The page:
“This is an especially important problem because we don’t know a lot about how a neuronal circuit keeps time on intermediate timescales of minutes and seconds: how do you know when to look at the clock while you are performing a certain task?,” Isaac said.
To answer this research question, Isaac spent his time at The Crickmore Lab at Harvard and Boston Children’s Hospital, working with his colleagues to figure out the molecular mechanism of how a neuron is able to receive a chemical signal, reinterpret that information over a few minutes, and afterwards, send a distinct signal as its downstream output.
On why he decided to take up this research opportunity, Isaac shared that because he was considering pursuing a PhD, he wanted to “see whether I would enjoy doing research full-time for an extended period of time away from the place where I grew up”.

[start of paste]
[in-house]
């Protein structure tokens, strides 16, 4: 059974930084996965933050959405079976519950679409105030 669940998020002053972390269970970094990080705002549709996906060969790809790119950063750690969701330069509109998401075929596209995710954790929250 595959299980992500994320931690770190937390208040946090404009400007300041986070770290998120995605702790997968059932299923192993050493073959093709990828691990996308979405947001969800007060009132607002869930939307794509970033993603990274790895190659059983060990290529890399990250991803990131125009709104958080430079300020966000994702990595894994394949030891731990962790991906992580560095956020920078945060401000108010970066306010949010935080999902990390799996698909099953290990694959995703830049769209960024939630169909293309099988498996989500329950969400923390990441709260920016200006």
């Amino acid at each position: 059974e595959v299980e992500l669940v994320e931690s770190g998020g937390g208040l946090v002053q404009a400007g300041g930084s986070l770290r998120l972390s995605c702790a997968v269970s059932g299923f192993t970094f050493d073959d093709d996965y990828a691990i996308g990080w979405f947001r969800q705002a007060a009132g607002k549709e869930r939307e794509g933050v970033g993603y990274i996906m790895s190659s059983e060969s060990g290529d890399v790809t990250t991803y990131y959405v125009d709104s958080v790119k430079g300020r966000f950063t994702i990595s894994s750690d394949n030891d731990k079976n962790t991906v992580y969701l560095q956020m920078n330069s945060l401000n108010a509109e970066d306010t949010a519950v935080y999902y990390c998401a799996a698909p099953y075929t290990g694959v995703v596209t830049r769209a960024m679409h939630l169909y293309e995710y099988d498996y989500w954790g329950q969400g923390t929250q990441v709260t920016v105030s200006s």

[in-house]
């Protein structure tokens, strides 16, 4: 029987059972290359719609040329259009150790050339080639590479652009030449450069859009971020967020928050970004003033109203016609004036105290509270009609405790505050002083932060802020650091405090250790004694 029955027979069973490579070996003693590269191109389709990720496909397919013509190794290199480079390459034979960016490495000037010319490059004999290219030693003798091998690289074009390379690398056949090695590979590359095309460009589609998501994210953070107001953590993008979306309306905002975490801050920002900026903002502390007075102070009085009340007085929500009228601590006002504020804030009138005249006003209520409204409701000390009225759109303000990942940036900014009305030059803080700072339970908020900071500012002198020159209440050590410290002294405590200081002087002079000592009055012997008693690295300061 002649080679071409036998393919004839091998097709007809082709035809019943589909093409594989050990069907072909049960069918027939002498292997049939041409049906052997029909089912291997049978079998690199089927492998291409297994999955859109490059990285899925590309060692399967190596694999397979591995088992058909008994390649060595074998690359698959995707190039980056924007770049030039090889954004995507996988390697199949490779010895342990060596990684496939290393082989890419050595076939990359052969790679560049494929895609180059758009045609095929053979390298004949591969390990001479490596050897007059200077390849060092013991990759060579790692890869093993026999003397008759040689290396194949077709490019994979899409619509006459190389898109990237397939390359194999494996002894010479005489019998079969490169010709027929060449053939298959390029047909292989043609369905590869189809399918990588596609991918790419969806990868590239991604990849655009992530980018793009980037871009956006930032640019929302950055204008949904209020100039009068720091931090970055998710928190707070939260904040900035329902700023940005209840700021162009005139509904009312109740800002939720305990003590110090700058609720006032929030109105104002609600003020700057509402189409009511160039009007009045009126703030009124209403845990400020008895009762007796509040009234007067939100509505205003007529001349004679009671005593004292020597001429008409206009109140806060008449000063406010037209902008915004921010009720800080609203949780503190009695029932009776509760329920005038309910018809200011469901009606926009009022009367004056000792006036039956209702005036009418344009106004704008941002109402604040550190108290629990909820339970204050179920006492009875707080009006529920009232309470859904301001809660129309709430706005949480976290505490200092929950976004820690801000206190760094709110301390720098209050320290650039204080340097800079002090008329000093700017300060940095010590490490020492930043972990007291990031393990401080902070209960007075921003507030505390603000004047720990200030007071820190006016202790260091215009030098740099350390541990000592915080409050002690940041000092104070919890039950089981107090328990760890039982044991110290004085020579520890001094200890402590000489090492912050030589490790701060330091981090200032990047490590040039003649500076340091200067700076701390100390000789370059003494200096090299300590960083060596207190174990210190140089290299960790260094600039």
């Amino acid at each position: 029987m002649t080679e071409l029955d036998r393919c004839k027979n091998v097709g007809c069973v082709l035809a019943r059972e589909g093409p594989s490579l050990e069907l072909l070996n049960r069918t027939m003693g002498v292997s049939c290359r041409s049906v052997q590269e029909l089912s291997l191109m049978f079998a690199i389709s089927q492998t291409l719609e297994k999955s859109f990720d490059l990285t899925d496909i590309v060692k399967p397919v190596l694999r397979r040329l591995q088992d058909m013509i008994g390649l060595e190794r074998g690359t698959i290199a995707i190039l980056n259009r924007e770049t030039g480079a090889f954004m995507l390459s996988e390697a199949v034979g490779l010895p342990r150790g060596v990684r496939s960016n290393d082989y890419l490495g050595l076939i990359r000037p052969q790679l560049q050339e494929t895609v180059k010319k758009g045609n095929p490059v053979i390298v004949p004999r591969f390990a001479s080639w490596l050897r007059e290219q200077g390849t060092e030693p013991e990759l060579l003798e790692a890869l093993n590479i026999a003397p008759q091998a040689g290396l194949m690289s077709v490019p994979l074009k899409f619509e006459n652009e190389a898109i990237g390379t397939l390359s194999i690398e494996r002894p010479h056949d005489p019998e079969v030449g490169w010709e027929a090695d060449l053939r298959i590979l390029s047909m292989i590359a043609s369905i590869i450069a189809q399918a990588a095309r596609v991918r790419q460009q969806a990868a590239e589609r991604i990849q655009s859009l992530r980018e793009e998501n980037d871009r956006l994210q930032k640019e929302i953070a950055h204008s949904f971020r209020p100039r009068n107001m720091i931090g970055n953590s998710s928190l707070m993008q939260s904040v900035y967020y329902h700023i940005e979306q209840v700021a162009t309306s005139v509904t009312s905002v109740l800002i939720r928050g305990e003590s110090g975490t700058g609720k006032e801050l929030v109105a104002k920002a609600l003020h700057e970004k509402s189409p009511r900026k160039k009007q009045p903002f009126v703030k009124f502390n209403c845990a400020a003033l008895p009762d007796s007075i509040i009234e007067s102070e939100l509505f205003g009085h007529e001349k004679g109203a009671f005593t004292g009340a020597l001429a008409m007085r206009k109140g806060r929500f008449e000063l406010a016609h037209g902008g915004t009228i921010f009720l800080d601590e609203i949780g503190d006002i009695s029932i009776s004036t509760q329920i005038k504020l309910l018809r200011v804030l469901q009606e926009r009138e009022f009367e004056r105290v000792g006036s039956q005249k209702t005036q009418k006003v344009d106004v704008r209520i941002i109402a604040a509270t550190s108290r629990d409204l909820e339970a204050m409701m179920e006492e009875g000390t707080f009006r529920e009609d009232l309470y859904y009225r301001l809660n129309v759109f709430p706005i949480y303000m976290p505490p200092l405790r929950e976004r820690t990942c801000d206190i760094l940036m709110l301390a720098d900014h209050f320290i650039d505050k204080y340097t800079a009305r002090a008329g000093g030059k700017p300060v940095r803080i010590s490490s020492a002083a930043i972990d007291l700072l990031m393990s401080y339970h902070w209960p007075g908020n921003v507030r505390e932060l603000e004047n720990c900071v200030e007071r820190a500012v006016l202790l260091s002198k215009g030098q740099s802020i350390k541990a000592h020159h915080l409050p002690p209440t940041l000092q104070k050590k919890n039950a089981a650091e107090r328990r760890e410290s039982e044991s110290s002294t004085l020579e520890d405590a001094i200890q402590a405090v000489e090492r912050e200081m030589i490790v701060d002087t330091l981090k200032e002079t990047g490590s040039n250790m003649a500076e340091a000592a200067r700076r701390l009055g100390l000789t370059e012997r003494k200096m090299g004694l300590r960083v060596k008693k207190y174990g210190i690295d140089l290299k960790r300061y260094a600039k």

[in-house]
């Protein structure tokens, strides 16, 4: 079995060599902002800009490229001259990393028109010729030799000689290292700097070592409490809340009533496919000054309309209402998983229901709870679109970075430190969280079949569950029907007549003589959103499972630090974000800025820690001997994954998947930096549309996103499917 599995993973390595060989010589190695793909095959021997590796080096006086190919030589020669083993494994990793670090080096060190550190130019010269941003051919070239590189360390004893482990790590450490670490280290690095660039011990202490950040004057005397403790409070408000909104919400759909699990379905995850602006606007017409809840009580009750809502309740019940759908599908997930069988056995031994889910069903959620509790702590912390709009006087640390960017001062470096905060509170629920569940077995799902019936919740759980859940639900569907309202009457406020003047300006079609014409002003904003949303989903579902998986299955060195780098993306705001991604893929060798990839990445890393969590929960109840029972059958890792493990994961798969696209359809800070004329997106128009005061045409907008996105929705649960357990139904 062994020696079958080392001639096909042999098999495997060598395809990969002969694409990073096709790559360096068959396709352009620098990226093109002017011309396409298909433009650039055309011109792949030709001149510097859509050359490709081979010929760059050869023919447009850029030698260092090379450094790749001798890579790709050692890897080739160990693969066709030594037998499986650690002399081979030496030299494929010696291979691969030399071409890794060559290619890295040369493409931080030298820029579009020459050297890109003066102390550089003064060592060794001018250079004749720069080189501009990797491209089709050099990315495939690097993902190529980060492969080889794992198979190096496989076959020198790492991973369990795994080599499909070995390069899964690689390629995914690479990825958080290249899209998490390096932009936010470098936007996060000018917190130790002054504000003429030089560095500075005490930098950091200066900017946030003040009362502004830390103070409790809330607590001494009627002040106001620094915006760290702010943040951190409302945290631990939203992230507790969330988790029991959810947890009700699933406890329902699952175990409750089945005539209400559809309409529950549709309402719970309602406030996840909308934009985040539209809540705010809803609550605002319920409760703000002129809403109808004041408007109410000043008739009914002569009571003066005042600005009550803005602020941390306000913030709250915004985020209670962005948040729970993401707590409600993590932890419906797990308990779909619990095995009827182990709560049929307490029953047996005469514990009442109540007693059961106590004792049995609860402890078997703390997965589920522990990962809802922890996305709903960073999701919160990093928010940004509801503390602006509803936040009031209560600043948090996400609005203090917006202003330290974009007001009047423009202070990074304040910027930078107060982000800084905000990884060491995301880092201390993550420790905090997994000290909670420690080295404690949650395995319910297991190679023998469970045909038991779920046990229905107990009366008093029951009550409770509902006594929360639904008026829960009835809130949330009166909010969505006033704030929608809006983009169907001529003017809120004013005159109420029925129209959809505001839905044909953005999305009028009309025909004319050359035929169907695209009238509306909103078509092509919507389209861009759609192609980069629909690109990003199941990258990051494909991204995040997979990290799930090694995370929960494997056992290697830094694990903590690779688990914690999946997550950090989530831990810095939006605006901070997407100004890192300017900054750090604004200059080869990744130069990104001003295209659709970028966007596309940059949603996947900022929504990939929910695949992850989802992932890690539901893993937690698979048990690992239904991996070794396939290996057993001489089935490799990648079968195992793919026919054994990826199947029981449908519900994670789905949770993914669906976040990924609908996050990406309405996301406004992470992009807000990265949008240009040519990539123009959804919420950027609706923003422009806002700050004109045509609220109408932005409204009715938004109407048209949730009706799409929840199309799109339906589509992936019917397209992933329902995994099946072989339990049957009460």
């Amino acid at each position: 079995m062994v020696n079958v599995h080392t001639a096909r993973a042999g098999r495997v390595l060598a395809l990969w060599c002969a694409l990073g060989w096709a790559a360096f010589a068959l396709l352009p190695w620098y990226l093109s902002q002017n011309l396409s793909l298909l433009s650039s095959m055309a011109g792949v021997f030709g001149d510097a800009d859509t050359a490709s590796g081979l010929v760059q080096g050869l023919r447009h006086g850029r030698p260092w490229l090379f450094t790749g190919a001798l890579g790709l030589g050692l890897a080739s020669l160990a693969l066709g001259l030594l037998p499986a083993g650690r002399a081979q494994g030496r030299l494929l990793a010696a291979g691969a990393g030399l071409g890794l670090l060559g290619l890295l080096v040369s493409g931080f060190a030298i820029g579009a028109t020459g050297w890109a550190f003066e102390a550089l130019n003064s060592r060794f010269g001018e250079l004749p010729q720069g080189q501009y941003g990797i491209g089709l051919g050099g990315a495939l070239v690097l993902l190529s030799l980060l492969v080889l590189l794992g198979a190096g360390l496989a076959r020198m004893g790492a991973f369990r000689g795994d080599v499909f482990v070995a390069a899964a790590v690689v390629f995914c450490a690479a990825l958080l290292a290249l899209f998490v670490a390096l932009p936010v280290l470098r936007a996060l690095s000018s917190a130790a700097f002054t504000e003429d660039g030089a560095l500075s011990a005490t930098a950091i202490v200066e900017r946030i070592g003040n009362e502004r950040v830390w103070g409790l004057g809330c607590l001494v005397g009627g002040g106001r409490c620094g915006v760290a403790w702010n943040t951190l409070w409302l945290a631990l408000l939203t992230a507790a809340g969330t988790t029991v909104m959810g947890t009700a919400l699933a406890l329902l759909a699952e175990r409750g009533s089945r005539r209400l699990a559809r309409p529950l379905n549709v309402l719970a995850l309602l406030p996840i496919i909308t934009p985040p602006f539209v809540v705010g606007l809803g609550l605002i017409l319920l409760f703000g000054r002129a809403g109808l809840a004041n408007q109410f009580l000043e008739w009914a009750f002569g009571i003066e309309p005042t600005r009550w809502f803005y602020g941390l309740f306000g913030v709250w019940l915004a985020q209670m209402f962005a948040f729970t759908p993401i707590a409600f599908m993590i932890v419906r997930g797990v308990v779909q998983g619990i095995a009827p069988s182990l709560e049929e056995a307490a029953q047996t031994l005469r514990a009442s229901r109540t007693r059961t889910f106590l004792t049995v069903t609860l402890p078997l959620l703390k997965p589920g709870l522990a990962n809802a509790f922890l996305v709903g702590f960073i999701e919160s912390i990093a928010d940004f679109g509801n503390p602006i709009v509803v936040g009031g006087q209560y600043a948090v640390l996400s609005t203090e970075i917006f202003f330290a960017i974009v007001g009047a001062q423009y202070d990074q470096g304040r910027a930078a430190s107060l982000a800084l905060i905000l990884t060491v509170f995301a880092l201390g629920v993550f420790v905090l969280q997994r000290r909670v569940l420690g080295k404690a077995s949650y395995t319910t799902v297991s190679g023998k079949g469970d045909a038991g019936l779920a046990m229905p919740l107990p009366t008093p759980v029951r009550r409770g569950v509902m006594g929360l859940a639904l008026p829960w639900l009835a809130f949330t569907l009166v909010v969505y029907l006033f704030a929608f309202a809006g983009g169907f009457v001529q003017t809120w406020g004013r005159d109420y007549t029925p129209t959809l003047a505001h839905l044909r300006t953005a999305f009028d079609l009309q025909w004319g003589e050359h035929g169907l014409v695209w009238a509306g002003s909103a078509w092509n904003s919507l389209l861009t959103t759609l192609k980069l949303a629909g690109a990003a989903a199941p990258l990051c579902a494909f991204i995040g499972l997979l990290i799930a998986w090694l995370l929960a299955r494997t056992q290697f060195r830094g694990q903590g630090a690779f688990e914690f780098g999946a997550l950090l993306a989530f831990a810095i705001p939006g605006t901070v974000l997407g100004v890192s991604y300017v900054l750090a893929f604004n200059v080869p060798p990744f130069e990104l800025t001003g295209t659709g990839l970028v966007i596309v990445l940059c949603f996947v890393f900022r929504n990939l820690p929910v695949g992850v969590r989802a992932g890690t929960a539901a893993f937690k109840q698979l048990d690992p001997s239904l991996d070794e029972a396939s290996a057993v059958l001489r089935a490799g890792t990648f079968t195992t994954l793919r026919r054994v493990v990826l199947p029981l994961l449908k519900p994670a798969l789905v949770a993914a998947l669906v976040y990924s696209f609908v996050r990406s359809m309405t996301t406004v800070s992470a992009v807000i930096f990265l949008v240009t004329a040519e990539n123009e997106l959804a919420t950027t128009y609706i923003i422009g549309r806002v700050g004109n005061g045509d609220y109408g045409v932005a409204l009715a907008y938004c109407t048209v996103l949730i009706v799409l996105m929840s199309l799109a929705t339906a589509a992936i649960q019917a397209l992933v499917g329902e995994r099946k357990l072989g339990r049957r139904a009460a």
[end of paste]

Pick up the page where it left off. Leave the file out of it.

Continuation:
This interest developed after he worked on a genomic field research project on stalk-eyed flies with Assistant Professor of Science (Life Sciences) Philip Johns.
“Dr Philip Johns was a warm welcoming hand to the field after I switched to majoring in Life Sciences from History. After working on the project last summer, I felt very invested in the research we were doing. This led me to continue working together with him and the rest of the team over the past academic year as well,” Isaac shared.
“After this summer experience, I’m convinced that I want to undertake a PhD in the life sciences after I graduate from Yale-NUS,” he added.
According to Zhana Sandeva, Programme Manager, Leadership & Global Citizenship at the Yale-NUS Centre for International & Professional Experience (CIPE), the objective of such summer programmes is to provide professional development and networking opportunities for students keen on pursuing graduate school in the sciences. The programmes are part of CIPE’s Summer Research Opportunities.
For Jiayun, her biggest takeaway from this summer experience has been rediscovering physics.